One of the things I really like about the 1920s-era Northern Line stations south of Kennington is the installation of Next Train Indicators in the booking hall, showing the next trains for each direction up to 15 minutes in the future.
Why do other lines with integrated controls (i.e. the Central) eschew such installations? If people could walk into Holborn and see that the next Central Line service to Epping was 5 minutes away it would be very useful, especially for tourists.
The NEXT train indicators are in the booking hall of some locations on other lines. West Acton is one that strangely springs to mind. Also the next train indicators should be introduced as a part of the station refurb program - as seen at West Ruislip & Morden.
If my history is correct, the booking hall DMI's on the south end of the Northern were introduced late 90's as a part of the station refurb program. At this time the line was plauged by crime, so a raft of measures were introduced, including the introduction of station control points, rather than station supervisor offices, seating that was in view of this SCP and indicators in the platform area. This was designed to allow the nervous traveller to sit in the public area of the station and then go onto the platform when their trains arrive.
The Northern Line booking hall DMI's are fed from the Passenger Information Management system that the Northern Line have, and as a result the information can be a little inaccurate. Not a huge problem if you have a 2/3 min wait, but causes a few problems for departures less than a minute at locations such as Balham.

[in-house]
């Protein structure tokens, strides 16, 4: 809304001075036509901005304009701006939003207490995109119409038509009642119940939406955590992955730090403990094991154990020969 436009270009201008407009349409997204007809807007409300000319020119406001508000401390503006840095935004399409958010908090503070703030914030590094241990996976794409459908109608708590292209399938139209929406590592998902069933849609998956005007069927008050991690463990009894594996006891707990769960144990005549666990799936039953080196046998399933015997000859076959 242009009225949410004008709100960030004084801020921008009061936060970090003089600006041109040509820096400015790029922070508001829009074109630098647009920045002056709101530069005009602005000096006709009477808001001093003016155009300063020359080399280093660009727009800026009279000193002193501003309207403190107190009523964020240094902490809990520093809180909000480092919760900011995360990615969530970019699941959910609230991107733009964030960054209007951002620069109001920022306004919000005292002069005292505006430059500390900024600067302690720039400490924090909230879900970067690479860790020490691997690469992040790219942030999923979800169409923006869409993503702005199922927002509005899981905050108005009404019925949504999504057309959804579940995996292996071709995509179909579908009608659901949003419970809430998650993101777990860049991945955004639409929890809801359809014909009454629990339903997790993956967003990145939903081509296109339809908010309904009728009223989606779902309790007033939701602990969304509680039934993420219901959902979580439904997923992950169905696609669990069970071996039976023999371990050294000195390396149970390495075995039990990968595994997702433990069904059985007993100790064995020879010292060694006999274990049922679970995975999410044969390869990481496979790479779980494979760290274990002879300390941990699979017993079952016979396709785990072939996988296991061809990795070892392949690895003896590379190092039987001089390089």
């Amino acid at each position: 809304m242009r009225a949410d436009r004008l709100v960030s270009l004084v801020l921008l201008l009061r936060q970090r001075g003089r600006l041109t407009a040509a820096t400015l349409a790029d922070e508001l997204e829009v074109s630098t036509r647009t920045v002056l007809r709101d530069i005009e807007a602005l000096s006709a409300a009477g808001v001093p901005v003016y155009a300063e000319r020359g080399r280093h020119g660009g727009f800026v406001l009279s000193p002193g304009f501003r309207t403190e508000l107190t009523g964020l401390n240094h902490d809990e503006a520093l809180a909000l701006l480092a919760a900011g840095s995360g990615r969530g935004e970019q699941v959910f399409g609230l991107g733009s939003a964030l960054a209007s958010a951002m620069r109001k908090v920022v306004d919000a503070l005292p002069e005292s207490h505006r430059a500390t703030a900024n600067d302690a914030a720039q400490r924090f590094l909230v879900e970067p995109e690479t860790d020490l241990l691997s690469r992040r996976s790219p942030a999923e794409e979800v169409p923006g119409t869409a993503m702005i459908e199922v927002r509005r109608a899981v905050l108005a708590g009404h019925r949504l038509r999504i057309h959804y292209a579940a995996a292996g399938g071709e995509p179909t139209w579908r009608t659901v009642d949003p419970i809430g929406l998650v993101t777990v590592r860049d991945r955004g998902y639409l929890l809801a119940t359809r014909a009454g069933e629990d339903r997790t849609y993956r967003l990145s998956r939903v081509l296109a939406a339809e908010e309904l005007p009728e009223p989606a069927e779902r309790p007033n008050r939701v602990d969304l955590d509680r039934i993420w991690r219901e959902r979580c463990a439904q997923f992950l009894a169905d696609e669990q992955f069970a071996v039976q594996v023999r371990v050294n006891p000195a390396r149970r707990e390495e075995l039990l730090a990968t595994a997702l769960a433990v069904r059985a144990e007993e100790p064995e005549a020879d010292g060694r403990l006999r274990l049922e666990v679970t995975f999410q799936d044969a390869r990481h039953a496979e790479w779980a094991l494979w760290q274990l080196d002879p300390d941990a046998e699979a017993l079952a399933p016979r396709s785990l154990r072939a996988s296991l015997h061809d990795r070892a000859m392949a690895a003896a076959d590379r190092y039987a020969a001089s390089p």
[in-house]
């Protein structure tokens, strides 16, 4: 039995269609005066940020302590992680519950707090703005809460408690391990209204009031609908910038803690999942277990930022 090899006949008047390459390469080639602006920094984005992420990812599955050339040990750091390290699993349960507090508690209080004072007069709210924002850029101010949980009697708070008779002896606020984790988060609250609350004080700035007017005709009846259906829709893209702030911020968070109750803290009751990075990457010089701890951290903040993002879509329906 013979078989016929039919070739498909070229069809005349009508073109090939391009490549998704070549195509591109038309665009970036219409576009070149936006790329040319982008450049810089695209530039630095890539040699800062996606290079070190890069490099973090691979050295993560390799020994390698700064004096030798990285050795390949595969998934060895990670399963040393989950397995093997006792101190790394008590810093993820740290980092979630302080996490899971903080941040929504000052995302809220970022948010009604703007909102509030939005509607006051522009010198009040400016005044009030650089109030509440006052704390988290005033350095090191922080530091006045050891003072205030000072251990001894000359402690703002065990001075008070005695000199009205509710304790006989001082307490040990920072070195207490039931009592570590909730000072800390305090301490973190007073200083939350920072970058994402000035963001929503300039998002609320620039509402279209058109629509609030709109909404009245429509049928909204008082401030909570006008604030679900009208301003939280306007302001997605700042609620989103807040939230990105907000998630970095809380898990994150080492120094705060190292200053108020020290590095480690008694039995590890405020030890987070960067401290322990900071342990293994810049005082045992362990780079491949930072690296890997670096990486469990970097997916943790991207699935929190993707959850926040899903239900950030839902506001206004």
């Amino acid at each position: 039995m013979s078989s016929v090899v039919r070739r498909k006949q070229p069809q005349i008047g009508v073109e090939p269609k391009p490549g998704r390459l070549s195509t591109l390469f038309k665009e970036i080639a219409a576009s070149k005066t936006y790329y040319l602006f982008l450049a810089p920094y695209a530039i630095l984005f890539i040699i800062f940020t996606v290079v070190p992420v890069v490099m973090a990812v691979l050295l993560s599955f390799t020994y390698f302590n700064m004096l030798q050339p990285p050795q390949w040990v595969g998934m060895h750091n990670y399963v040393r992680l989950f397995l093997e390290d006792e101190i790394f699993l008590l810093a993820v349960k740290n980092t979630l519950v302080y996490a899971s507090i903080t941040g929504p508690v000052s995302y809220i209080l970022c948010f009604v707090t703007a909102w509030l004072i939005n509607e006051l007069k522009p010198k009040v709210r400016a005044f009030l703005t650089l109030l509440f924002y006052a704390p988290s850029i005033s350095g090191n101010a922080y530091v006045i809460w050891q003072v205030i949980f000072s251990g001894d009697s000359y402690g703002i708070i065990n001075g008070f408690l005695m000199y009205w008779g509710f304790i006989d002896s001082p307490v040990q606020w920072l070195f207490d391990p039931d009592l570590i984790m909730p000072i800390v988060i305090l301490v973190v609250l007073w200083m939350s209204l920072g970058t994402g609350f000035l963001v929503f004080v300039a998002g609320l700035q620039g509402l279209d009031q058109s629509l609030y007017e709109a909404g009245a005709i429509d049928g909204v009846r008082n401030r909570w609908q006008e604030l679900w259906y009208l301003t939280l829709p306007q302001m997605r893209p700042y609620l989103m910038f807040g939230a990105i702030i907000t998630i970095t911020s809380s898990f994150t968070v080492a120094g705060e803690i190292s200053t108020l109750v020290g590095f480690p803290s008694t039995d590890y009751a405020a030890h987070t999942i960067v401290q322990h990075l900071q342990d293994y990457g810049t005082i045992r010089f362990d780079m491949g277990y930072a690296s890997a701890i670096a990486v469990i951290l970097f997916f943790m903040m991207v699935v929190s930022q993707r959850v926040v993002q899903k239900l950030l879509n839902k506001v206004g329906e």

I still think the PTI system that the Northern has is one of the most accuarate systems on the combine. When I worked on those stations, these descriptions/ times could be relied upon 99% of the time. Its only when there are short notice turns and diversions that the systems goes wobbly, but the large number of PTI pick up points on the line used to sort things out fairly quickly. The Train description going northbound was fed from Morden so we always had around 15 minutes warning of any impending train on the Oval group.
Last Edit: Nov 17, 2006 19:01:34 GMT by trainopd78
The next PTI is at Tooting Broadway, so any trains that miss the Morden one are normally picked up at TBY. Trackernet makes life much easier. A train without a PTI code (if that's the right term) is given a 477 code and although doesn't appear on the DMI's, Trackernet does allow staff to 'see' the train. One 'problem' however is that a 477 train blocks the trains behind from appearing on the DMI's.
The Northern Line PIM's is fairly good, the worst problem being that sometimes trains will linger on the DMI for a time after departure and at some locations - Tooting bec springs to mind - is a bit unreliable.
IMHO the Central's CIS is the best @ most accurate. But then they don't have Trackernet yet